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Taxpayers ask city agencies to clean up and prevent illegal dumping in the White River

Data pix.

INDIANAPOLIS, Ind. – Taxpayers are calling on the city and its agencies to clean up the White River underneath the Washington Street bridge.

“It’s terrible,” Larry Duncan said.

Duncan said he called the Department of Natural Resources, which referred him to the Marion County Sheriff’s Office. Deputies told him to call the mayor’s office.

“I called you instead,” he told CBS4.

The pile of trash is located underneath an overpass and near a well-known homeless camp. Duncan and his coworker Cody Walker believe those who are staying in the area are to blame for the illegal dumping.

“It’s upsetting,” Walker said.

Duncan and Walker said the pile of trash is the size of a big pickup truck and that it keeps getting bigger.

“I fish this river,” Duncan said. “It just keeps coming. They don’t stop.”

CBS4 saw bicycles, shopping carts and several tires in the water as of October.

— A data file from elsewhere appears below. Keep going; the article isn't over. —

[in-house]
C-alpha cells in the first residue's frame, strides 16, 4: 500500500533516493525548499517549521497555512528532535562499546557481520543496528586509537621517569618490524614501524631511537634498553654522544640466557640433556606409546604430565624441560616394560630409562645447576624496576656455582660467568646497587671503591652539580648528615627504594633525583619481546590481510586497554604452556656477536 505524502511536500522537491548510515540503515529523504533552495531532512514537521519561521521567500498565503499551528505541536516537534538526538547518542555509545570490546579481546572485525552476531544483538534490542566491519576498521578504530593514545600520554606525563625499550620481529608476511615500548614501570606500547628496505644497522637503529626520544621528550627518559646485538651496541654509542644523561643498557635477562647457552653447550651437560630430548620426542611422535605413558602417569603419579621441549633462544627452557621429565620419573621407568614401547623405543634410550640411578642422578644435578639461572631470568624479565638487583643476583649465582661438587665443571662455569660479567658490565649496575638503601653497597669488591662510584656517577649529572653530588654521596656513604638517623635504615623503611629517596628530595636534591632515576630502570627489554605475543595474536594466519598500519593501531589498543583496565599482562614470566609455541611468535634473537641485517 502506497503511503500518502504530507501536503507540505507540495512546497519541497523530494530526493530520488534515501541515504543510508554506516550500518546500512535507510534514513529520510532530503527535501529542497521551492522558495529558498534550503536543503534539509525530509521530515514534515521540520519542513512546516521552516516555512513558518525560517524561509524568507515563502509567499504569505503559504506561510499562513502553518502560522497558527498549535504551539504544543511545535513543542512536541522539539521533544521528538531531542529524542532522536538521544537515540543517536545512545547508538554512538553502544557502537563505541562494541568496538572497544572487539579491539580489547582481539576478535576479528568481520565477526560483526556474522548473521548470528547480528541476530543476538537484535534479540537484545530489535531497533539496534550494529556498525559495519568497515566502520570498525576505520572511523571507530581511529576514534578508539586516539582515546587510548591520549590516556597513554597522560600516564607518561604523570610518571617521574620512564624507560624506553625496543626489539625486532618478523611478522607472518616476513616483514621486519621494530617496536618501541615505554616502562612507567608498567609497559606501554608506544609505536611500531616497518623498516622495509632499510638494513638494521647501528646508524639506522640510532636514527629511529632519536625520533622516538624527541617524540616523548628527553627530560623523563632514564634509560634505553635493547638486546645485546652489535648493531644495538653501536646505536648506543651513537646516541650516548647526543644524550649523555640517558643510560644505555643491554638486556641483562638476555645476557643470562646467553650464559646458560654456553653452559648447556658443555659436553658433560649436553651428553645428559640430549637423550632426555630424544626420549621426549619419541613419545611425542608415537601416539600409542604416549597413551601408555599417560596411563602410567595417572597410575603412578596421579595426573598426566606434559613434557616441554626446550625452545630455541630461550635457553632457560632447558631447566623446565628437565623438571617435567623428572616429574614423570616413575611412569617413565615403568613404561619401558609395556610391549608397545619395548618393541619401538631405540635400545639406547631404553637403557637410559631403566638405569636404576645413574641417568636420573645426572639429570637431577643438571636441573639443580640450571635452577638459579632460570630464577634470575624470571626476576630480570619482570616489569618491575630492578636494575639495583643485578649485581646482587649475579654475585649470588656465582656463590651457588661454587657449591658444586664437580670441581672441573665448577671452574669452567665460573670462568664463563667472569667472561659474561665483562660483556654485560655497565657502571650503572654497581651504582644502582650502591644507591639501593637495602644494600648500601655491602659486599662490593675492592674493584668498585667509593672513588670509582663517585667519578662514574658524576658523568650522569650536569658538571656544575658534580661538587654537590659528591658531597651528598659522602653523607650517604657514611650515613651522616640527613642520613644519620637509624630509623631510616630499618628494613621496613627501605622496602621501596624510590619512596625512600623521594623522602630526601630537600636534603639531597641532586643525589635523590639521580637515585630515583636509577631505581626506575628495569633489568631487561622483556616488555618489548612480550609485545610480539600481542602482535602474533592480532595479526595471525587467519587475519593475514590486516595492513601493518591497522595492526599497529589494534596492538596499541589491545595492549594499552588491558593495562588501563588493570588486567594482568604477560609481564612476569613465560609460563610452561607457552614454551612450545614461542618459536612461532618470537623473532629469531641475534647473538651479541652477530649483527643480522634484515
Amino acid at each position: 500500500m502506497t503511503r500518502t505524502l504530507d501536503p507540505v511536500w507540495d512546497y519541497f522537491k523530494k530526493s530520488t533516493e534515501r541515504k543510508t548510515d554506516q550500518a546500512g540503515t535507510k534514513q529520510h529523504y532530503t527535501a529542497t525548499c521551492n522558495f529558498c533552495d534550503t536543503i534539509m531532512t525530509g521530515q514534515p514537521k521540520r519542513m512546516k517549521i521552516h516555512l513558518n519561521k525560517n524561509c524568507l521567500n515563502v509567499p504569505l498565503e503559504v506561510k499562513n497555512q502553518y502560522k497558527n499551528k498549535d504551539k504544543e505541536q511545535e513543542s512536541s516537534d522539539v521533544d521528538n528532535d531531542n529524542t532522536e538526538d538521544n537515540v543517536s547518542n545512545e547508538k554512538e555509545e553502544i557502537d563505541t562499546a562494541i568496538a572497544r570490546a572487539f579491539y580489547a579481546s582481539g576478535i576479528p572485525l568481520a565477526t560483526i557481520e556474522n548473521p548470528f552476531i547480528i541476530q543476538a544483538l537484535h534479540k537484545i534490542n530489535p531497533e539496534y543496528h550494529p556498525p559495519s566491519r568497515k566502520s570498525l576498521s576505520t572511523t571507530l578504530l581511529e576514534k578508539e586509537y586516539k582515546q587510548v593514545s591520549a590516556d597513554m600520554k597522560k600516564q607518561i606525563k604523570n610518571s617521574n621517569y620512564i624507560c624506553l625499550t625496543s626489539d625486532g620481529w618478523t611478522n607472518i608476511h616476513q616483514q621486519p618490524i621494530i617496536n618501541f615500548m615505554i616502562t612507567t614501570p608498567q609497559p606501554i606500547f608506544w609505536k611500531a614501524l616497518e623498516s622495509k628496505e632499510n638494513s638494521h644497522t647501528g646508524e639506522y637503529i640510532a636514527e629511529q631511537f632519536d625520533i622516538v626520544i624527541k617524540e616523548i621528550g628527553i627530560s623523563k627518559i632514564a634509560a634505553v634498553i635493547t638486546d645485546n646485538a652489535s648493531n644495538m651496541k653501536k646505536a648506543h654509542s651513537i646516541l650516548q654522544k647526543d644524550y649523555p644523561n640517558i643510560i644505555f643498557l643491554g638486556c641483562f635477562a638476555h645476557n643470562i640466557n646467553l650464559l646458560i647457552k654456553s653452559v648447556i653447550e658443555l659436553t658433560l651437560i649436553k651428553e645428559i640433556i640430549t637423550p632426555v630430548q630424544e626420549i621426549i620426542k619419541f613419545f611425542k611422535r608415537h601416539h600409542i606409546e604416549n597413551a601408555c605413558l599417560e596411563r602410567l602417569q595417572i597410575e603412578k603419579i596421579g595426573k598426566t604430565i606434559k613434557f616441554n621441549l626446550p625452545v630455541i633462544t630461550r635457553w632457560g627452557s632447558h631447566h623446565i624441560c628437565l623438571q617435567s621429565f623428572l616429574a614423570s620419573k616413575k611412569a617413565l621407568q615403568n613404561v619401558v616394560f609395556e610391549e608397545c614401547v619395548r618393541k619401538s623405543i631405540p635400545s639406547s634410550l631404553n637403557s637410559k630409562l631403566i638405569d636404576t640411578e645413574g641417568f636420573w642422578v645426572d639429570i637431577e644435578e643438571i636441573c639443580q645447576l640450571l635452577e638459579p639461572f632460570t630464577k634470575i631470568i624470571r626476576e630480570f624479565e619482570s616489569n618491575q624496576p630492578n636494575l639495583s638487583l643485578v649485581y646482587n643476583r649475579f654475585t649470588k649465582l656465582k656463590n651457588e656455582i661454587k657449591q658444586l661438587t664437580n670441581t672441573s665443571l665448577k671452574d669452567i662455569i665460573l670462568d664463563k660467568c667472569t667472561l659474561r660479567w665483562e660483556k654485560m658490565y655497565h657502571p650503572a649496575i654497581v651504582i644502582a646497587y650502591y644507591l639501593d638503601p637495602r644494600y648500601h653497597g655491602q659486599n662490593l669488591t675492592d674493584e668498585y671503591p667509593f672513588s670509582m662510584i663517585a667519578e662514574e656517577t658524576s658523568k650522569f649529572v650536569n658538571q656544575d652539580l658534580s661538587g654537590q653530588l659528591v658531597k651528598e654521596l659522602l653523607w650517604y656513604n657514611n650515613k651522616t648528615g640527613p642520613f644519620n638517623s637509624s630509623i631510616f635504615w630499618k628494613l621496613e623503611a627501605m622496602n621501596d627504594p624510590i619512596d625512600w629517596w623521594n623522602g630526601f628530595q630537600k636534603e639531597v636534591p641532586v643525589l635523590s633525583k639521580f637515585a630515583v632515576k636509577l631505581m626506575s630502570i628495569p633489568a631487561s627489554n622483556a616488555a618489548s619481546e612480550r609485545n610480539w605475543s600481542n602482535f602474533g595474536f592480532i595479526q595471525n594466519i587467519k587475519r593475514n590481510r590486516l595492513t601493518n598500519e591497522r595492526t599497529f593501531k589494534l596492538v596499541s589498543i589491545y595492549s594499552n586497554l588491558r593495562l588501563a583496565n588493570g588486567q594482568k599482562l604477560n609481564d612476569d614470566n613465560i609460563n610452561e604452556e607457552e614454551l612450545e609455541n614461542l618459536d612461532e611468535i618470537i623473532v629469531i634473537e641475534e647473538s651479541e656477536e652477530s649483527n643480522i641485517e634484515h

“Being an outdoor enthusiast, it upsets me,” Walker explained.

CBS4 reached out to every agency possible to ask whose responsibility and jurisdiction that would be.

The Department of Natural Resources, the Environmental Protection Agency, INDOT, Indianapolis’ Business and Neighborhood Services, the sheriff’s department, police department, Department of Public Works and Citizen’s Energy Group all replied. Most said it wasn’t up to them to clean up the river. Volunteer groups didn’t have any suggestions, either.

Finally, CBS4 emailed City-County Councilor, Jefferson Shreve. The trash is in his district. He forwarded some photos, asking for an explanation. He called the pile of trash an “eyesore” and a “concern.”

After following up several times with the city, DPW responded to CBS4’s inquiries on November 18th with the following message:

“Thank you for your patience as we work through this. We are currently getting price estimates from a vendor to determine the cost of removing the debris. We believe that there are several layers to this issue, including some level of responsibility for maintenance by both the Indiana Department of Natural Resources (as this is a navigable waterway) and by the adjacent property owner. We will continue to explore options for addressing this issue internally, as well as in discussion with these entities.”

IMPD added it was familiar with the homeless camp nearby. A spokesperson said officers would discuss ways to try and prevent more dumping in the future.

“It affects all of us. This is the city we live in. We’d like to keep it clean,” Walker said.

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